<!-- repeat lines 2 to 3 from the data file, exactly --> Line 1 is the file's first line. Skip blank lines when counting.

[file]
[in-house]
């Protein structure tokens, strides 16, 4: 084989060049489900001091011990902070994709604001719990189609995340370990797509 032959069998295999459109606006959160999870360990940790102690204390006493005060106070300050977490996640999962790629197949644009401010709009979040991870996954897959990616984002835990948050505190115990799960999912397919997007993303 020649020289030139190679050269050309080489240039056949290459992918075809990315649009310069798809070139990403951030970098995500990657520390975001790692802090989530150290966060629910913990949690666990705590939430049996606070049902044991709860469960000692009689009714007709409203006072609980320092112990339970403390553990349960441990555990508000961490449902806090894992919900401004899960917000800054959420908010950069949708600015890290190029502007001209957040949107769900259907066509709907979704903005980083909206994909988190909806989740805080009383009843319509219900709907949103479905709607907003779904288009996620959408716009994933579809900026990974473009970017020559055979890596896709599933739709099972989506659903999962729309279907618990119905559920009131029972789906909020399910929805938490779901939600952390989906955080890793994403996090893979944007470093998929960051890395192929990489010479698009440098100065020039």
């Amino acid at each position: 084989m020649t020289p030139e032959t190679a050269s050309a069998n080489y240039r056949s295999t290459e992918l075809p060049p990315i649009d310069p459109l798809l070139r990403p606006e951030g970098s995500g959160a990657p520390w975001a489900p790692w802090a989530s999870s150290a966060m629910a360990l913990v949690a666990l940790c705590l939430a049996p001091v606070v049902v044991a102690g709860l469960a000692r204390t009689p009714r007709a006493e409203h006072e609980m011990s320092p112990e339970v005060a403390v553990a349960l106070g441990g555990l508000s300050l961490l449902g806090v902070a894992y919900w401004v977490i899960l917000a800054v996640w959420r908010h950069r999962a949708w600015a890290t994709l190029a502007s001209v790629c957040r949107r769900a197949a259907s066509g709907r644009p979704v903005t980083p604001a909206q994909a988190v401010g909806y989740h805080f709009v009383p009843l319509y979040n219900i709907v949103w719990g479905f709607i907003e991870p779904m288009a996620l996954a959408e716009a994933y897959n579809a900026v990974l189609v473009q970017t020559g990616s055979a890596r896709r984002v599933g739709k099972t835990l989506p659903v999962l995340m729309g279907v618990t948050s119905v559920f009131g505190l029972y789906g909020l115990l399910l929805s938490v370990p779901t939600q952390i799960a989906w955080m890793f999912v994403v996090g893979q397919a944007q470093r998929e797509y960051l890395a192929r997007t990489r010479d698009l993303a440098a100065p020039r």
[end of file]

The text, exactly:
């Protein structure tokens, strides 16, 4: 084989060049489900001091011990902070994709604001719990189609995340370990797509 032959069998295999459109606006959160999870360990940790102690204390006493005060106070300050977490996640999962790629197949644009401010709009979040991870996954897959990616984002835990948050505190115990799960999912397919997007993303 020649020289030139190679050269050309080489240039056949290459992918075809990315649009310069798809070139990403951030970098995500990657520390975001790692802090989530150290966060629910913990949690666990705590939430049996606070049902044991709860469960000692009689009714007709409203006072609980320092112990339970403390553990349960441990555990508000961490449902806090894992919900401004899960917000800054959420908010950069949708600015890290190029502007001209957040949107769900259907066509709907979704903005980083909206994909988190909806989740805080009383009843319509219900709907949103479905709607907003779904288009996620959408716009994933579809900026990974473009970017020559055979890596896709599933739709099972989506659903999962729309279907618990119905559920009131029972789906909020399910929805938490779901939600952390989906955080890793994403996090893979944007470093998929960051890395192929990489010479698009440098100065020039």
């Amino acid at each position: 084989m020649t020289p030139e032959t190679a050269s050309a069998n080489y240039r056949s295999t290459e992918l075809p060049p990315i649009d310069p459109l798809l070139r990403p606006e951030g970098s995500g959160a990657p520390w975001a489900p790692w802090a989530s999870s150290a966060m629910a360990l913990v949690a666990l940790c705590l939430a049996p001091v606070v049902v044991a102690g709860l469960a000692r204390t009689p009714r007709a006493e409203h006072e609980m011990s320092p112990e339970v005060a403390v553990a349960l106070g441990g555990l508000s300050l961490l449902g806090v902070a894992y919900w401004v977490i899960l917000a800054v996640w959420r908010h950069r999962a949708w600015a890290t994709l190029a502007s001209v790629c957040r949107r769900a197949a259907s066509g709907r644009p979704v903005t980083p604001a909206q994909a988190v401010g909806y989740h805080f709009v009383p009843l319509y979040n219900i709907v949103w719990g479905f709607i907003e991870p779904m288009a996620l996954a959408e716009a994933y897959n579809a900026v990974l189609v473009q970017t020559g990616s055979a890596r896709r984002v599933g739709k099972t835990l989506p659903v999962l995340m729309g279907v618990t948050s119905v559920f009131g505190l029972y789906g909020l115990l399910l929805s938490v370990p779901t939600q952390i799960a989906w955080m890793f999912v994403v996090g893979q397919a944007q470093r998929e797509y960051l890395a192929r997007t990489r010479d698009l993303a440098a100065p020039r």